A letter given to employees of Acura & Volvo of Athens has sparked controversy for informing employees that Nike apparel would no longer be allowed on the premises of the dealership.
“Effective October 1, 2018, wearing any Nike apparel (including shoes) will not be allowed on the premises of Acura & Volvo of Athens. Without getting into detail, let’s just say, this policy is as important to the owner of this dealership as these previously mentioned,” the letter read.
The letter, dated Sept. 20, also asked employees to refrain from talking about politics or religion in the workplace.
Charles Middleton, owner of the dealership, told The Red & Black the move was not a reflection of his or the dealership’s political beliefs but rather a way to avoid confrontation with customers who might be offended.
“I, at all costs, want to protect our employees from any conversation that could get out of hand,” Middleton said.
The letter comes in the wake of a national debate after Nike’s release of an advertisement featuring Colin Kaepernick. In 2016, the former San Francisco 49ers quarterback triggered a movement within the NFL to protest racial injustice and police brutality by kneeling during the national anthem before football games.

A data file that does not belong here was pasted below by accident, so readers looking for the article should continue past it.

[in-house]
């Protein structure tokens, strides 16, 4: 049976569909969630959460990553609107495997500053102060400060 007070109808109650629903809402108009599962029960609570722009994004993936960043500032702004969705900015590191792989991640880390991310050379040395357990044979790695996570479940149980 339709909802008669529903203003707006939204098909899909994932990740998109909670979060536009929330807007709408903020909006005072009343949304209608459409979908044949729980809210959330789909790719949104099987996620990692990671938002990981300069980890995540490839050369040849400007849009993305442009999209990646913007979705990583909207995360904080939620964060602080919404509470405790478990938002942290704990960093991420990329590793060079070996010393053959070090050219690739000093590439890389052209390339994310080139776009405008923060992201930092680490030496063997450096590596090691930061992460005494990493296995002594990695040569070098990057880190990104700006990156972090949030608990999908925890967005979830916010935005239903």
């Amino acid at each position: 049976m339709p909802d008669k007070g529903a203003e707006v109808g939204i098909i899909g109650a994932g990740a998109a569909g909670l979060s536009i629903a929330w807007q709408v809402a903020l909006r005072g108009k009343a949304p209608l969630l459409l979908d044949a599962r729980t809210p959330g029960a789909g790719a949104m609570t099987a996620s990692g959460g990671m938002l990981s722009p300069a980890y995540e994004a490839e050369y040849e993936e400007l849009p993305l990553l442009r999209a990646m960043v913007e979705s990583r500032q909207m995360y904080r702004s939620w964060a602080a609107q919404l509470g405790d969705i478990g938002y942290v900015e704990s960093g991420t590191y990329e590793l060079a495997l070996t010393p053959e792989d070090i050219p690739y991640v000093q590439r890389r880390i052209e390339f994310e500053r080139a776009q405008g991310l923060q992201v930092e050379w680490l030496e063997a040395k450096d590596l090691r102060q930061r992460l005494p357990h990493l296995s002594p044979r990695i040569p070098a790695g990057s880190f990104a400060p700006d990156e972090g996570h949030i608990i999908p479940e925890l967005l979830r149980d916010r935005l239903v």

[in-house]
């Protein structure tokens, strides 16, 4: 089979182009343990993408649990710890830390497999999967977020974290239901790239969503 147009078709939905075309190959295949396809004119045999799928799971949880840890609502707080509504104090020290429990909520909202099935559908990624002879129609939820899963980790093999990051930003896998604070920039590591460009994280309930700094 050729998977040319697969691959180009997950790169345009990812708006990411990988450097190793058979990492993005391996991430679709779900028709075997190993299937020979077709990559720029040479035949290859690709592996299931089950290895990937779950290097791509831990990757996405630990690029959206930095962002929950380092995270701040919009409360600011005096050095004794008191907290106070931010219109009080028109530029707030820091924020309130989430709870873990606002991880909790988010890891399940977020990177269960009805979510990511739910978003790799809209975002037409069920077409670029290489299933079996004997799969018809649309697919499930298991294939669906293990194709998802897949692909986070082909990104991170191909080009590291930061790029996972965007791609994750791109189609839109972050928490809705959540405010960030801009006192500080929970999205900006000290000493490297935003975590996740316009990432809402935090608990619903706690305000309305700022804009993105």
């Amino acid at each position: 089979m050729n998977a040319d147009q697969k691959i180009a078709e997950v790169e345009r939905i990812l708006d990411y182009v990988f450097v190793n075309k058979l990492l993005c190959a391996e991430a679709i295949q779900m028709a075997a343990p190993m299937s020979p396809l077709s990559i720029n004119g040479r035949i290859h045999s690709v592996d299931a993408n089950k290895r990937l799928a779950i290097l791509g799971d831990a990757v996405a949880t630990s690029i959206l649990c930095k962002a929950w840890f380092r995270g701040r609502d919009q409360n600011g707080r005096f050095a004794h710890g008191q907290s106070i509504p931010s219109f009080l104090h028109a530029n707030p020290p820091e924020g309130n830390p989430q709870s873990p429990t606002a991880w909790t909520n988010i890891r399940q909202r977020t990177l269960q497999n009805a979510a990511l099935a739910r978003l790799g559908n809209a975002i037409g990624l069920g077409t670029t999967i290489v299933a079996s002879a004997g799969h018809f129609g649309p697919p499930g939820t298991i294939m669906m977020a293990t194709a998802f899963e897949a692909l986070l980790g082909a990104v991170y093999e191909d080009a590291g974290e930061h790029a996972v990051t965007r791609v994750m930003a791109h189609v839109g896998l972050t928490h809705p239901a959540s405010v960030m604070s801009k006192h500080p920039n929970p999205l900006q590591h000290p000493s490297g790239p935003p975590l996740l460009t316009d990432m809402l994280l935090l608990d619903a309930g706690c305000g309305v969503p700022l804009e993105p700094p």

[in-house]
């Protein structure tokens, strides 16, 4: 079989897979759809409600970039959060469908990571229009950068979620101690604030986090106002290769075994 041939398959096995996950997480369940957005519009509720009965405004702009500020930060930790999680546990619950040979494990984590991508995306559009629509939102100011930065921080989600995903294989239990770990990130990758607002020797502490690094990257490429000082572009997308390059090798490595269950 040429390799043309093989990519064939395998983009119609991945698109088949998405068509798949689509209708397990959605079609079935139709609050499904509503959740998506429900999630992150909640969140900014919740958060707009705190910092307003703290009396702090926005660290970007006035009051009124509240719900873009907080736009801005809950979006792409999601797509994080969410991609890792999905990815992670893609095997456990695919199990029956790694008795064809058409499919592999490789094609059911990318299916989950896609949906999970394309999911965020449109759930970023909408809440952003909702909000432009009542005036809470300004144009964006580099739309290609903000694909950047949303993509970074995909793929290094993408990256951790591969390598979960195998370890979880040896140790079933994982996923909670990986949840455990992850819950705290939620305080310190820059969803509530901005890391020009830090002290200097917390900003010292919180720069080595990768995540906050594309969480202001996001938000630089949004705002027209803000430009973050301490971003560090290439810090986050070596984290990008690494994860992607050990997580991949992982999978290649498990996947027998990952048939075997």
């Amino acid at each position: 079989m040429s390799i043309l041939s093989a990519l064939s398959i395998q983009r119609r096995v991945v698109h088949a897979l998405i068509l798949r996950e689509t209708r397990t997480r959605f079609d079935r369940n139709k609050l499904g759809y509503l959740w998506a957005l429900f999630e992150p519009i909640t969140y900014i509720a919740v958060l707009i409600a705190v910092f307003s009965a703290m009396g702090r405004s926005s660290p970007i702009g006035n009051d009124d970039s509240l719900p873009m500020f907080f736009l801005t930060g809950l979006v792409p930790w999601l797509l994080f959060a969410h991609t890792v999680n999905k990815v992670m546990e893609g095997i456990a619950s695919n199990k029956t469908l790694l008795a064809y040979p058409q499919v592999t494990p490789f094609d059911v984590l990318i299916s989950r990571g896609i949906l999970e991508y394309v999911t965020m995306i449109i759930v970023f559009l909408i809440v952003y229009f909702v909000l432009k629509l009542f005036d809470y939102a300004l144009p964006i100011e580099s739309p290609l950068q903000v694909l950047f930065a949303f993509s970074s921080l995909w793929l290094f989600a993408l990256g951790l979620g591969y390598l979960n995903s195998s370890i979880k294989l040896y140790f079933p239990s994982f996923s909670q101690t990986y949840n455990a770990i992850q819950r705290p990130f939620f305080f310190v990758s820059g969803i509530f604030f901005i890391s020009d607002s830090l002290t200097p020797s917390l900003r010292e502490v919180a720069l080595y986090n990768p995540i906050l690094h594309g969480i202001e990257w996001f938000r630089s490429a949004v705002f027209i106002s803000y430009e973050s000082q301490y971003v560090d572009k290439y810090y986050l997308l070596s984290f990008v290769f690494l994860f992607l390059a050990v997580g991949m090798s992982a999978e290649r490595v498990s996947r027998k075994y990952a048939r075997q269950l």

“It’s no different to us than if you start talking about religion and politics,” Middleton said about employees wearing Nike.
Middleton said since the ad’s release, customers have complained about the dealership’s uniforms, including shirts, that feature the Nike logo. In the future, the dealership hopes to purchase uniforms without any branding, Middleton said.
Meka Curry, a University of Georgia employee whose brother works at Acura & Volvo of Athens, posted a picture of the the letter on Facebook. As of press time, Curry’s post had 50 comments and more than 200 shares. The Athens Council on African American Affairs issued a statement on Friday.
Curry said her brother, who had otherwise positive views of his employer, was upset by the policy.